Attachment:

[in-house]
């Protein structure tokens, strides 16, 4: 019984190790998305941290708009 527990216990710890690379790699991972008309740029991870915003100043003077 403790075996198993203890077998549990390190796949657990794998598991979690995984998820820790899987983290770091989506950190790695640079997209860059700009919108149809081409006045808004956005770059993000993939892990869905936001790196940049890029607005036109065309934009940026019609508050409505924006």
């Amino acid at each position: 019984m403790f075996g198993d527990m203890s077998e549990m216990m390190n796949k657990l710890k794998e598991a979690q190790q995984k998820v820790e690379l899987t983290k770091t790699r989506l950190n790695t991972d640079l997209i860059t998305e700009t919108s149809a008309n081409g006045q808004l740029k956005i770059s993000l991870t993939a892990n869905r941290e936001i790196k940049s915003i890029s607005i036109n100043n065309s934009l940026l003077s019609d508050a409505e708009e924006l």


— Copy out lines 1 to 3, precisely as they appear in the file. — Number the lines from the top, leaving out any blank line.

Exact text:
[in-house]
């Protein structure tokens, strides 16, 4: 019984190790998305941290708009 527990216990710890690379790699991972008309740029991870915003100043003077 403790075996198993203890077998549990390190796949657990794998598991979690995984998820820790899987983290770091989506950190790695640079997209860059700009919108149809081409006045808004956005770059993000993939892990869905936001790196940049890029607005036109065309934009940026019609508050409505924006």
């Amino acid at each position: 019984m403790f075996g198993d527990m203890s077998e549990m216990m390190n796949k657990l710890k794998e598991a979690q190790q995984k998820v820790e690379l899987t983290k770091t790699r989506l950190n790695t991972d640079l997209i860059t998305e700009t919108s149809a008309n081409g006045q808004l740029k956005i770059s993000l991870t993939a892990n869905r941290e936001i790196k940049s915003i890029s607005i036109n100043n065309s934009l940026l003077s019609d508050a409505e708009e924006l």